Fever Pitch DVD Review
PictureFever Pitch is available in both Widescreen and Full Screen versions. This review covers the widescreen edition. The image here is presented as anamorphic widescreen 1.85:1 and is one of the most detailed images I have seen in a long time. The picture is extremely bright, clear and vibrant with fantastic colour reproduction. There are no issues from the print, which is to be expected given the films age. The downside to all of this detail however is an abundance of edge enhancement. I haven't seen that much of it on the various DVD's I've watched up till now and was starting to think I didn't know what to look for, however there is no mistaking it here - so often, the foreground characters have a thin white or blue halo around them. I don't have a projector so it didn't annoy me too much, but I understand that it can be very distracting for those that do, so it is something to bear in mind.
SoundThe soundtrack is Dolby Digital 5.1 and is standard stuff. There is some decent use made of the front three channels, such as telephones ringing, or radio commentary being heard off screen and coming from the relevant side channels. The rears don't get much of a workout other than giving a bit of atmosphere during the various crowd scenes. The sound quality was fine throughout, although the mixing levels were a bit out, meaning that the volume had to be cranked up to clearly hear the speech, but then being deafened when music or action kicked in.
ExtrasThe extras begin with a Farrelly brothers Commentary. As commentaries go, this was one of the better one's I've listened to recently - these guys have a great rapport and bounce ideas off each other so you hardly get any silences or boring bits where they just recount what is happening on the screen continuously. They provided plenty of anecdotes about all aspects of making the film, the actors, locations and details within scenes that maybe weren't apparent during the first viewing. It also makes interesting listening for budding film makers as they give plenty of advice to those wishing to follow in their footsteps. It is certainly one to come back to later.
Seamlessly branched extended Red Sox Ending (13:01) - this was a strange feature. The whole packaging reflects that this film is based on the Boston Red Sox and this ending covers that fact that the film-crew were filming when the team won the World Series after an 86 year hiatus. However, I couldn't see any obvious difference between the standard ending and the alternate ending other than some slightly increased game and celebration footage of celebrating fans in the alternate version. Both endings run for roughly the same length so unless you are eagle eyed, this isn't really much of a feature to bother with as there are no variations in plot that I could see and I'm not sure why it wasn't included in the original cut.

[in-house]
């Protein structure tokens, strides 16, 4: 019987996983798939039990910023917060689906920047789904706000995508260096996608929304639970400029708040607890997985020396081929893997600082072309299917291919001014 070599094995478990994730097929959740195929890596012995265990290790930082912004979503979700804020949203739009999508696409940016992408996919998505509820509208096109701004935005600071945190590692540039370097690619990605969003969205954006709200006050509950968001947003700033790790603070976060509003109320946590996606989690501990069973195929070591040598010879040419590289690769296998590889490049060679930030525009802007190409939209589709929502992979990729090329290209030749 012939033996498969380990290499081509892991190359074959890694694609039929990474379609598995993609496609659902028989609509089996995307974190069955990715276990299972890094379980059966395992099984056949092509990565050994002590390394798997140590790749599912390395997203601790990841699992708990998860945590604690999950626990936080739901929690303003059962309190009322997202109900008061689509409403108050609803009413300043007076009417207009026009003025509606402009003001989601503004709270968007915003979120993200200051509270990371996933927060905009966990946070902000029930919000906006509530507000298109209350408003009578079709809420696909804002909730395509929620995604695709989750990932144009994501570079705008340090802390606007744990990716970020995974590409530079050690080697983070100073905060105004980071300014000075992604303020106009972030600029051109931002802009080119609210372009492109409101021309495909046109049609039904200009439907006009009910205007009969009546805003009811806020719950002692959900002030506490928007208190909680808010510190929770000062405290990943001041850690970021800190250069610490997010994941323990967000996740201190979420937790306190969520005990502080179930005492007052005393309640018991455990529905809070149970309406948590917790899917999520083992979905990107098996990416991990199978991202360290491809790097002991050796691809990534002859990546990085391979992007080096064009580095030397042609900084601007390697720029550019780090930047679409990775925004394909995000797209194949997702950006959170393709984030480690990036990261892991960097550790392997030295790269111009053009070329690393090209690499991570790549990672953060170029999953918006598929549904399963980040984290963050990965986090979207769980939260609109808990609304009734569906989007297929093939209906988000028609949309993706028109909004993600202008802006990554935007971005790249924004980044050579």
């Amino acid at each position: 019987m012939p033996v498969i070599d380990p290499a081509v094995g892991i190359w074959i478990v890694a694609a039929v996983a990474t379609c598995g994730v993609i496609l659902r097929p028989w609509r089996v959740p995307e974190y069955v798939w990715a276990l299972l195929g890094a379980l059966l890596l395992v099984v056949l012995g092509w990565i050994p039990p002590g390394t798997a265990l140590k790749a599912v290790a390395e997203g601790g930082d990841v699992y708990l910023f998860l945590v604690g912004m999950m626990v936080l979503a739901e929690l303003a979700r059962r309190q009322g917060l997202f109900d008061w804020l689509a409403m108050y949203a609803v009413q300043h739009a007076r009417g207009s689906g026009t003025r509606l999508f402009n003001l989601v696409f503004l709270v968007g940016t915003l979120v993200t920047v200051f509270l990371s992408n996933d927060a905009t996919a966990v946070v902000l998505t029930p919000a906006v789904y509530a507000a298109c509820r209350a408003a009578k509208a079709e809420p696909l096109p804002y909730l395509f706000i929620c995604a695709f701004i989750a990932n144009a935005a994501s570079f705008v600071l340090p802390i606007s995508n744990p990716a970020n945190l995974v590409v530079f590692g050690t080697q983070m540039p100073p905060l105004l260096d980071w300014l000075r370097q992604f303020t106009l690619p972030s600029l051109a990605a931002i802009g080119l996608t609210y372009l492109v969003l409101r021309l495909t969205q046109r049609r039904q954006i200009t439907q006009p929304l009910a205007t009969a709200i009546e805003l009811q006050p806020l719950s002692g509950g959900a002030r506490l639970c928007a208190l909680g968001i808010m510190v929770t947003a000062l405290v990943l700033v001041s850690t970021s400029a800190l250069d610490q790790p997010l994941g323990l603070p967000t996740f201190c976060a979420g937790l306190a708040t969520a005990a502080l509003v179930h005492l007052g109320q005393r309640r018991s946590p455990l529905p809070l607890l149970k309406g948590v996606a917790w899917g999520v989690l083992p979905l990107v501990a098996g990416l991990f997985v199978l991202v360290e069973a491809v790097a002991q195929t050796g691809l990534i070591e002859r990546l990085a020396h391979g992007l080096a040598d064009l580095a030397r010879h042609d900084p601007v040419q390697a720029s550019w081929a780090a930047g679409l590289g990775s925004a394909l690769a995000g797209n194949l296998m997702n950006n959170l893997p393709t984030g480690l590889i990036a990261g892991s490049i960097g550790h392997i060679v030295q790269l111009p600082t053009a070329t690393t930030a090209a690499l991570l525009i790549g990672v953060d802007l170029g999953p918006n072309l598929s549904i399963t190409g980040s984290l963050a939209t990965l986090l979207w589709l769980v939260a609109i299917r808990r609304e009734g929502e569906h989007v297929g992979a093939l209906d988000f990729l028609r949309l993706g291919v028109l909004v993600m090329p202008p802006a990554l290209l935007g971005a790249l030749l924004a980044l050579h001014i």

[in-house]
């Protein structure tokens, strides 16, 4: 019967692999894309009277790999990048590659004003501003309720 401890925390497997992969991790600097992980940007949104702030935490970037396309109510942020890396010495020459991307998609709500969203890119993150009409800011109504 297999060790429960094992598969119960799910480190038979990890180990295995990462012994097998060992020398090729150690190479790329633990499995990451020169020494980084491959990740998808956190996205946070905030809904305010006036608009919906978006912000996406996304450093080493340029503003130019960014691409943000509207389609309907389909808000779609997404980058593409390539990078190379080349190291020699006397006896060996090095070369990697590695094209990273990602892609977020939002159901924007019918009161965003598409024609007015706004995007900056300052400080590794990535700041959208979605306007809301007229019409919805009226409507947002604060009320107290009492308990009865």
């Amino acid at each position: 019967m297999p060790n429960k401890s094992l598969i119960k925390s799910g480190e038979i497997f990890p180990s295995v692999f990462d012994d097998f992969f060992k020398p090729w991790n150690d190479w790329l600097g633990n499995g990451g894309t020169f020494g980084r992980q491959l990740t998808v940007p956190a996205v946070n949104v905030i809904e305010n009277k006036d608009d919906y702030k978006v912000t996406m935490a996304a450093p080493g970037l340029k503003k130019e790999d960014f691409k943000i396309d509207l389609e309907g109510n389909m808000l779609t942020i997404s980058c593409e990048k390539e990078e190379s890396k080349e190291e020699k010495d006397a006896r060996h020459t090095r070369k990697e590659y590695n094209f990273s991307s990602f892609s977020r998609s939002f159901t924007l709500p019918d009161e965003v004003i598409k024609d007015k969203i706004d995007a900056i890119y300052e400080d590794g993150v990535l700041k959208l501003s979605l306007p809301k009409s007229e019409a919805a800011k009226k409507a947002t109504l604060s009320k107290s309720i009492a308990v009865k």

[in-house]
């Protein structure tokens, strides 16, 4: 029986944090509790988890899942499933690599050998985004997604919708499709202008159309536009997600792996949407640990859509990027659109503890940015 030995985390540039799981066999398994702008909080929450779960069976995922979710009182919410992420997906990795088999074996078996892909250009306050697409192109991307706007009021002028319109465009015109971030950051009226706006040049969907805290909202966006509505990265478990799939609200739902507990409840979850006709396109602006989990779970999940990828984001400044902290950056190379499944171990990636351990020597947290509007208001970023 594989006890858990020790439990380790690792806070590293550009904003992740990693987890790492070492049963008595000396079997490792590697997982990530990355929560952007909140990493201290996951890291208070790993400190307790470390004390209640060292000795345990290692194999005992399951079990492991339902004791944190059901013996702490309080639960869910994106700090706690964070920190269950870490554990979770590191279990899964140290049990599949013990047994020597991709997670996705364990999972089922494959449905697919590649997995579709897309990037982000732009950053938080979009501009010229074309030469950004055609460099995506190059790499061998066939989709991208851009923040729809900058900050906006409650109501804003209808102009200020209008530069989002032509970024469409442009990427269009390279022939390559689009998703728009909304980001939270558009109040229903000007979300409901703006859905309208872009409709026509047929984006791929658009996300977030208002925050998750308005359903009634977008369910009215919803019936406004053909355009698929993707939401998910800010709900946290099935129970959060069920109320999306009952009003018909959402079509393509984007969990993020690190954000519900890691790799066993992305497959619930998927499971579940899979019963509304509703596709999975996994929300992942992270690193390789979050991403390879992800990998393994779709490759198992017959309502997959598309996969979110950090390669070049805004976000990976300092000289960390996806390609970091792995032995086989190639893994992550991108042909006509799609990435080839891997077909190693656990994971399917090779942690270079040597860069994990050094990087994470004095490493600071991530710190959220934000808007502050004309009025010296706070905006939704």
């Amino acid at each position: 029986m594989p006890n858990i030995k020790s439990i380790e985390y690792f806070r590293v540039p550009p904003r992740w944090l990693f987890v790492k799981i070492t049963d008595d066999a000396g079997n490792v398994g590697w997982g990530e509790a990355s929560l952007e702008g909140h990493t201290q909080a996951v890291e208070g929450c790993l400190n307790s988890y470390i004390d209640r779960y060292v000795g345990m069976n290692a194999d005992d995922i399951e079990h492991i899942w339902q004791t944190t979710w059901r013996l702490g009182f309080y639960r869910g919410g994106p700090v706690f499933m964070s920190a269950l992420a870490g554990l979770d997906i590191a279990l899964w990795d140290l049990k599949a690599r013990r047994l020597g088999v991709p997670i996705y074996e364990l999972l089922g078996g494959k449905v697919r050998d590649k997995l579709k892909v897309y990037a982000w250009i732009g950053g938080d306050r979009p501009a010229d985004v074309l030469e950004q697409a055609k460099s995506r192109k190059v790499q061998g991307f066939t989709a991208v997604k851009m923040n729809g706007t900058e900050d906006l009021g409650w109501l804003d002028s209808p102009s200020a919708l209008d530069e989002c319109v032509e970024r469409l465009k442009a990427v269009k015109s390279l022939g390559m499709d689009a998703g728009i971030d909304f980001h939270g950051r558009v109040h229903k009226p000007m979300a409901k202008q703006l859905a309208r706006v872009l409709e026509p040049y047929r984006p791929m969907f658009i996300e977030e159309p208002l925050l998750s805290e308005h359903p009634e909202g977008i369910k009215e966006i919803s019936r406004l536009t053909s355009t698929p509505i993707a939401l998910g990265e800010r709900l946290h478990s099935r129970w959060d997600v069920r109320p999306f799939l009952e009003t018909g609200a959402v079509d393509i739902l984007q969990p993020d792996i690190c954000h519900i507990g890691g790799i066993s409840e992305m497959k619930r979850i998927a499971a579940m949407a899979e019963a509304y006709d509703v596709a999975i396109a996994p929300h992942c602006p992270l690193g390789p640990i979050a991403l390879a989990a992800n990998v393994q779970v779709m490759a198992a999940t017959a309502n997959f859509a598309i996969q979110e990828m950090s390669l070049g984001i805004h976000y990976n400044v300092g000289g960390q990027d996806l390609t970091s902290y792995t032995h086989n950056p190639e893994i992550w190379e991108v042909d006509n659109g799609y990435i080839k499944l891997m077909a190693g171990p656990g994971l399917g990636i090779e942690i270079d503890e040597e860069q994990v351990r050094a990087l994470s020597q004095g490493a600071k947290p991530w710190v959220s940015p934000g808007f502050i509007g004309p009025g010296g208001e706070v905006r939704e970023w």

There are 13 Deleted Scenes but they do not feature optional commentary to explain the scene in context and why it was omitted. Most of them are scenes that have either been pruned down to make them less flabby or provide information that can be gleaned elsewhere, such as showing Lindsey as a workaholic, material girl (giving memos from the toilet cubicle or showing off her new Audi TT). These deleted scenes don't add much value and I don't think there'll be a directors cut with them re-instated!
Gag Reel (5:59). A small selection of goofs (the sort of thing you see at the end of some comedies) but not that funny to be honest and won't have you returning again and again.
Love Triangle Internet featurette (2:11) - presumably taken from the website, this is a short synopsis of the movie narrated by Drew Barrymore and mainly featuring clips from the film - a kind of extended trailer really.
Break The Curse Internet featurette (2:42) looks at the 86 year World Series curse and has cast and crew talking about the luck they had being there whilst the curse was broken - again featuring footage taken during that victorious night.
Making a Scene: Fever Pitch (8:02). This is a small featurette from the Fox Movie Channel again mainly covering the Red Sox sporting achievement. It features interviews with the crew and many of the Red Sox players. The video footage is mainly behind-the-scenes whilst the interviewees are talking.
There is also a Theatrical Trailer (2:24), a “if you like this then try these...” page and an Inside Look at “In Her Shoes” (2:50) a new film from Curtis Hanson featuring Cameron Diaz and Toni Collette.
VerdictNormally I'd agree with the old adage, "If it ain't broke don't fix it" but not here. Fever Pitch left me pleasantly surprised - it has survived its transatlantic journey with the most important elements intact and dare I say it, has been improved by the addition of Drew Barrymore. The DVD itself is fairly standard stuff but the movie won't disappoint.
Suggested retail price when reviewed: £18.59
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